Convenience Store Woman by Sayaka Murata: A review
Earthlings, that it put me off reading this one. Consequently, this little gem had languished in my TBR stack for almost a year. But this is a new year and, determined to clear out my backlog of books to be read, I picked it up and began to read. Now I'm wondering why it took me so long.
Eighteen-year-old Keiko Furukura has never fit in anywhere, not in her family and not in school, because she has never been able to comprehend the rules of social interaction. She comes to understand that "The normal world has no room for exceptions and always quietly eliminates foreign objects. Anyone who is lacking is disposed of. So that's why I need to be cured. Unless I'm cured, normal people will expurgate me." She thinks of herself as that "foreign object" that needs to be "cured." She apprehends that in order to survive she needs to be able to mimic the social exchanges of those "normal" people.
Her salvation comes when she finds a job at the local branch of the Smile Mart convenience store. At the store, she has a manual to guide her behavior. That manual lays out step by step, line by line, how she is supposed to behave with people. For the first time in her life, she becomes one of the team and finds purpose and contentment.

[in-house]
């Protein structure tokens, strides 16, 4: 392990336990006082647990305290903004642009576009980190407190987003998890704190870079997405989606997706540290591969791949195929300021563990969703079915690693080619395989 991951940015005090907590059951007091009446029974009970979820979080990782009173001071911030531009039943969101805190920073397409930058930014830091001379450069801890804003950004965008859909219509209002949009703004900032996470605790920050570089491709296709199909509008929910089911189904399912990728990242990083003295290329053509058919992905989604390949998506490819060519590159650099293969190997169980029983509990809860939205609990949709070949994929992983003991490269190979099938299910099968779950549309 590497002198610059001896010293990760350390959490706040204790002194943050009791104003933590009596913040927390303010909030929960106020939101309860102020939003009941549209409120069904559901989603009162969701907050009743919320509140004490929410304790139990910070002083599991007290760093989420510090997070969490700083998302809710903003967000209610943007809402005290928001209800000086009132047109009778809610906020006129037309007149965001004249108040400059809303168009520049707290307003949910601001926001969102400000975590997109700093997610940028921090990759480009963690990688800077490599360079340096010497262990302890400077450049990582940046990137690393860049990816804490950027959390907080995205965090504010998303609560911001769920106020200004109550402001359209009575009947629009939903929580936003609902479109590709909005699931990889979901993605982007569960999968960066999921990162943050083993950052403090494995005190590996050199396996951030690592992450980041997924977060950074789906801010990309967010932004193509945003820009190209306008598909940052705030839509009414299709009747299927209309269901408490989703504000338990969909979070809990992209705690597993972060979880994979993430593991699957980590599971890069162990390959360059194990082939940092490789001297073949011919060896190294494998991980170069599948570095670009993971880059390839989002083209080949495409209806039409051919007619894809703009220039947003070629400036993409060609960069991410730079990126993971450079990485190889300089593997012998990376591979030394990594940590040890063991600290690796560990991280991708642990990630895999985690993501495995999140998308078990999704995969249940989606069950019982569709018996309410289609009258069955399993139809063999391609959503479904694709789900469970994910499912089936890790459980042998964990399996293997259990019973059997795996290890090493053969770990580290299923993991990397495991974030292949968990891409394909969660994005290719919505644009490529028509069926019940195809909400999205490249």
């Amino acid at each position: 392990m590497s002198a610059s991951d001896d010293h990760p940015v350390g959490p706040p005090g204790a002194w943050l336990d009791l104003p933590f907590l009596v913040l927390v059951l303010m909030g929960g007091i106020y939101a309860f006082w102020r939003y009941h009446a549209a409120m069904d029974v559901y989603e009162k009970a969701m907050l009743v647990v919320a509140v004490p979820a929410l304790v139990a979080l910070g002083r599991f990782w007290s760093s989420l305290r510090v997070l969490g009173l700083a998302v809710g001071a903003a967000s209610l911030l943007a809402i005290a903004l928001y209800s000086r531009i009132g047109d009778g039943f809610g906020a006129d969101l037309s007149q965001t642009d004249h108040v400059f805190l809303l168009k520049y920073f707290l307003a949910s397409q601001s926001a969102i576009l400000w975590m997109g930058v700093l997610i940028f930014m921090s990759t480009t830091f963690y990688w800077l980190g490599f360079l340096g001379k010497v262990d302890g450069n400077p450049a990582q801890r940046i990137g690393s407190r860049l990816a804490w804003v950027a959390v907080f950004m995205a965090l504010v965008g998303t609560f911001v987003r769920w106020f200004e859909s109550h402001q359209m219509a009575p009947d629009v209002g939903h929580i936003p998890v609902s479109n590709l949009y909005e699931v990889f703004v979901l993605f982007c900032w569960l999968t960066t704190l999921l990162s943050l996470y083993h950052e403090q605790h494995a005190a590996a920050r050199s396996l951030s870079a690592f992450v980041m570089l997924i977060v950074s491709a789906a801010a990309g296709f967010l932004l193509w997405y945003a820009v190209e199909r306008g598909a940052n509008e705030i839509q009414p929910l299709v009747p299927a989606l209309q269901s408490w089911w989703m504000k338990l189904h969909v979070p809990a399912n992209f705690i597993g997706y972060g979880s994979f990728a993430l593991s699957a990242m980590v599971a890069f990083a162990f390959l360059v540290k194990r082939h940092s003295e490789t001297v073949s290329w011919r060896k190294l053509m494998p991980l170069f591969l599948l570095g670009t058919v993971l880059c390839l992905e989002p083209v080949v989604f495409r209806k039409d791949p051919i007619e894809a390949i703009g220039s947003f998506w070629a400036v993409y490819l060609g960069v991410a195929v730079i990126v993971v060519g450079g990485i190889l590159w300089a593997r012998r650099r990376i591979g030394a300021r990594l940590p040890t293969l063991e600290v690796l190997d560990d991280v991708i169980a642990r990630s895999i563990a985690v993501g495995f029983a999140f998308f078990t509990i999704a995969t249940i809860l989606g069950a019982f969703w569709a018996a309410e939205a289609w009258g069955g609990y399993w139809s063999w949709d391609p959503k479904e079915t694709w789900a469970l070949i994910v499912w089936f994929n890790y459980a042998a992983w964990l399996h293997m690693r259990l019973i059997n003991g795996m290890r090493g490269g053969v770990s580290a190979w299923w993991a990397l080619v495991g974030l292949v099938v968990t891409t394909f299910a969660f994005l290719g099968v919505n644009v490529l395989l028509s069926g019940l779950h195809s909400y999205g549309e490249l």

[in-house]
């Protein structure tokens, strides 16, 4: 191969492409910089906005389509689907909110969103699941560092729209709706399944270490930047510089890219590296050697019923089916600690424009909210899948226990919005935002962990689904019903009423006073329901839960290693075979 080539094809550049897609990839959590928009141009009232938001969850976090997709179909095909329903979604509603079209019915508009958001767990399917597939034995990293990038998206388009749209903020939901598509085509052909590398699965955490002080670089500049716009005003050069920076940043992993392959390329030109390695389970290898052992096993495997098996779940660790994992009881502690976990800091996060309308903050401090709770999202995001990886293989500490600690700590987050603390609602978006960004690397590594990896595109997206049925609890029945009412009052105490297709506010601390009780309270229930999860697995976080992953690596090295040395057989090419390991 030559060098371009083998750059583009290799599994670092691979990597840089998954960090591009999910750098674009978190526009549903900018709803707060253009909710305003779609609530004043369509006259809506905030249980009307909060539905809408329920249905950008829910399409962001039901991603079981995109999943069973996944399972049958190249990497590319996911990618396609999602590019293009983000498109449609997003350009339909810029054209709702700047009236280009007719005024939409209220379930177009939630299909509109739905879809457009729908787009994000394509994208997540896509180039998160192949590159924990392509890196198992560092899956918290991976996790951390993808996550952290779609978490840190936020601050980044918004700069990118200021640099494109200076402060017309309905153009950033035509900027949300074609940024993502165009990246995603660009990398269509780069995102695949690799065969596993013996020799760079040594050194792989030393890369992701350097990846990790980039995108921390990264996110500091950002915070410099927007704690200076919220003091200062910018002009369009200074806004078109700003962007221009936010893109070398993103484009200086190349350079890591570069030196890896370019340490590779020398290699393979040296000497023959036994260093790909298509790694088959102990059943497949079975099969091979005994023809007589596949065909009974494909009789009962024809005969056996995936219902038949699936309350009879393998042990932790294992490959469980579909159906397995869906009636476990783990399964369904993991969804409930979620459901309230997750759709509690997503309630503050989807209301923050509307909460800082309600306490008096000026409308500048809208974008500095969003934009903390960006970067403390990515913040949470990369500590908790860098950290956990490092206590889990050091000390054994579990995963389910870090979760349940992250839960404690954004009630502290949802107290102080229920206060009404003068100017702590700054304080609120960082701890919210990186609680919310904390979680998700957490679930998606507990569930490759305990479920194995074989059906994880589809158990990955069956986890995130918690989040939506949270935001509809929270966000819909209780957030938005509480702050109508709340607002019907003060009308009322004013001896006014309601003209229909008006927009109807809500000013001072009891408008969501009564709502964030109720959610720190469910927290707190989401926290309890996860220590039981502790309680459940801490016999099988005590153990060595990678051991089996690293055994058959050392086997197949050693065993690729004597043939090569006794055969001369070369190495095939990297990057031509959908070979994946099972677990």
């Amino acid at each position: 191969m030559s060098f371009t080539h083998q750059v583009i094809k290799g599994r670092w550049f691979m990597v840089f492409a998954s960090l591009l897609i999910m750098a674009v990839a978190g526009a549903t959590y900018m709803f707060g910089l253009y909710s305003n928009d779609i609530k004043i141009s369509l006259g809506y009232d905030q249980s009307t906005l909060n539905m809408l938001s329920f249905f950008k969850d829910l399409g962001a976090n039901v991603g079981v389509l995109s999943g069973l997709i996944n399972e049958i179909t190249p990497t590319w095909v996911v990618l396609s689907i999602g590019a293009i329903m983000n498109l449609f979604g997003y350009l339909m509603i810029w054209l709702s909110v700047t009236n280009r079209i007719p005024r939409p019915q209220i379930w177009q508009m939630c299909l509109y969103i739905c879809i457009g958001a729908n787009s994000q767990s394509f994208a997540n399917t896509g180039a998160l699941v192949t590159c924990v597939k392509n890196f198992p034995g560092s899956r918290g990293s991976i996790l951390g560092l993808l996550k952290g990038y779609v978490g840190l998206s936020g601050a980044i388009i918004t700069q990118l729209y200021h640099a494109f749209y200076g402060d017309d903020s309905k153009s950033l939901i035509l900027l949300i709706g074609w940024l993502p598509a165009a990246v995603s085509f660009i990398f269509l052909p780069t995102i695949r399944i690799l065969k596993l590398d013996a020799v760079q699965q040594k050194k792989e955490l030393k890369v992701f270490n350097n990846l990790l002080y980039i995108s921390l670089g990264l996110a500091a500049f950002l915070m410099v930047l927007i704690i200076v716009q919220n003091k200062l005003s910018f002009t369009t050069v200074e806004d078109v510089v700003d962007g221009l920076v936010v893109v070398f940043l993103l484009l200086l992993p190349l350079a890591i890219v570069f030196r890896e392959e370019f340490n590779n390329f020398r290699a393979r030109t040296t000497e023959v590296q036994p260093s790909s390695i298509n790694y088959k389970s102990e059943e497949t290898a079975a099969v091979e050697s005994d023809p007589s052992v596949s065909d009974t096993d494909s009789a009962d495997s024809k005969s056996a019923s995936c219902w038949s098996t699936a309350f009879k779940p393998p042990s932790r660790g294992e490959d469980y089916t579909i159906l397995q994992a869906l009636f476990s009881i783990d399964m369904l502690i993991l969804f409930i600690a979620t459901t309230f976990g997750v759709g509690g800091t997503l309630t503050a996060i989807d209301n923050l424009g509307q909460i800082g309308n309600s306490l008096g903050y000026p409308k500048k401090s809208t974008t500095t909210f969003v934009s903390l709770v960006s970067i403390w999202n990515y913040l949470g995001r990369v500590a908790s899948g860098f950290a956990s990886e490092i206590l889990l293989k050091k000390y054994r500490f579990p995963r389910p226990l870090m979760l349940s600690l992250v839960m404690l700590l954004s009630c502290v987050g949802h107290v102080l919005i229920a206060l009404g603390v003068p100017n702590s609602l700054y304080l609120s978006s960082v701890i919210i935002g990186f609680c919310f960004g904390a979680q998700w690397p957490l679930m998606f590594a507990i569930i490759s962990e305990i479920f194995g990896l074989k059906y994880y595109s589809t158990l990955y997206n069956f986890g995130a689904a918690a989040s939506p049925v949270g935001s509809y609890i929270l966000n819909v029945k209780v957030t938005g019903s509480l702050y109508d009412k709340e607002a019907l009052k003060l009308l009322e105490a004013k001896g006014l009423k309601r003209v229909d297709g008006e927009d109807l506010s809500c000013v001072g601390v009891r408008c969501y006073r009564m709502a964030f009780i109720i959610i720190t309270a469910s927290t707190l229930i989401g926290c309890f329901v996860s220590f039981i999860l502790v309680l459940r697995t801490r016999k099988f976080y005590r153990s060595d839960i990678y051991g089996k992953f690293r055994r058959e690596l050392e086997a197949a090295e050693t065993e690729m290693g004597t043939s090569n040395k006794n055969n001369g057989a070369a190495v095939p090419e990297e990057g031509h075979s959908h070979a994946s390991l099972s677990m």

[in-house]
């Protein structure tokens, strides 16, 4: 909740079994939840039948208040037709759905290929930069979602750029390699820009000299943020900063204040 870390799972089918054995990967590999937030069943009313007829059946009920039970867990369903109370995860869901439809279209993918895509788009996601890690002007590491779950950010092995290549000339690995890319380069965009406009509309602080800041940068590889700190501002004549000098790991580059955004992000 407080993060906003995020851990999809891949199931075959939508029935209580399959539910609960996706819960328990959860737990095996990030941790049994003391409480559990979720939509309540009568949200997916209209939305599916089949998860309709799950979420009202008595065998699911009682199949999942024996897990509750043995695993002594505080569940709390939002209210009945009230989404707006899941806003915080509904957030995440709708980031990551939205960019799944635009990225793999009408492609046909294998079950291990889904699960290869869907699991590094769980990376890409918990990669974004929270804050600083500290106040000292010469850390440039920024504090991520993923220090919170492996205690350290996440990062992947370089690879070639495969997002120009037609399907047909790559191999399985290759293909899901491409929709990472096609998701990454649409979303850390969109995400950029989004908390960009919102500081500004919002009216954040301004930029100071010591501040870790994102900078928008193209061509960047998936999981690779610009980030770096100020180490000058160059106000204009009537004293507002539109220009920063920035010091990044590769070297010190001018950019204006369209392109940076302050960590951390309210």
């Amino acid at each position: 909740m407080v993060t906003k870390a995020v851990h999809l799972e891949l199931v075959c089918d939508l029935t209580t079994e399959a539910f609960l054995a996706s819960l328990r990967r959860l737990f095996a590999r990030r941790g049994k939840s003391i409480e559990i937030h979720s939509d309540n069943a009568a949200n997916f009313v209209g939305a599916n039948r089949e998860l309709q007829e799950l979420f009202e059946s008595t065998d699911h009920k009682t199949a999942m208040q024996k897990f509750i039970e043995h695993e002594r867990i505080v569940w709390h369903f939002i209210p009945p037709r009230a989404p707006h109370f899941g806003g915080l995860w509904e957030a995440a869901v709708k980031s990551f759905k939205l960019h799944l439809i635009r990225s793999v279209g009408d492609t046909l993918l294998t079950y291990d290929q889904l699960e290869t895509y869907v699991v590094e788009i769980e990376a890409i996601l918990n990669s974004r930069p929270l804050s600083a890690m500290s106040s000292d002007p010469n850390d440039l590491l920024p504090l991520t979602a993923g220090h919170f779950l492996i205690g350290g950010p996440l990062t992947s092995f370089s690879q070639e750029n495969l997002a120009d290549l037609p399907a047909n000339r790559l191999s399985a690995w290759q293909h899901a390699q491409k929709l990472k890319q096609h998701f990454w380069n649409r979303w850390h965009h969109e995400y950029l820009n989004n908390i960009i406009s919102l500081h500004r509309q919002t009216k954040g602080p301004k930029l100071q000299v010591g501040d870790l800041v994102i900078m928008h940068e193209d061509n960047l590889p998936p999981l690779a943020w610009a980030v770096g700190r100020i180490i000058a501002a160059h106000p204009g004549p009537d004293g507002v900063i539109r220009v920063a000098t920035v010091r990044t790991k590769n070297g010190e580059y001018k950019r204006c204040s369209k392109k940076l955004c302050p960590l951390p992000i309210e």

She is so contented that she stays in that job for eighteen years. At age thirty-six though, her family as well as her coworkers at the store are expecting her to find a husband, settle down, and raise a family. And once again Keiko is facing the dilemma of trying to meet society's expectations.
Around this time, the store hires another one of society's misfits, a man who admits that he only took the job because his family is pressuring him to get married and he needs to search for a wife. He hates the store and is lackadaisical about the duties assigned to him with the predictable result that he is soon dismissed. Keiko who loves and identifies with the store cannot understand his attitude. But she needs a boyfriend in order to get her family off her back and so she and the man come to a mutually beneficial, if platonic, arrangement. So, how does it all work out? You'll have to read the book.
That won't take long because it is a short book, less than 200 pages. Quirky doesn't even begin to describe it! It really is a sweet story of the struggle of a person with a different psyche to understand what it is that society wants and expects from her. It's a sentiment that I think a lot of us can probably identify with. Haven't we all felt like misfits from time to time? The tone of the book is satirical and wry and as well as being a personal story, it seems to be a commentary on class and gender inequity in Japan and the problems that that engenders. Society values conformity and, as Keiko observed, it doesn't tolerate "foreign objects."
An interesting side note is that the author wrote this book while she herself was working in a convenience store, and, apparently, she still works there part-time. Since the work helped to inspire this wonderful little book, I'd say it is time well-spent.
My rating: 5 of 5 stars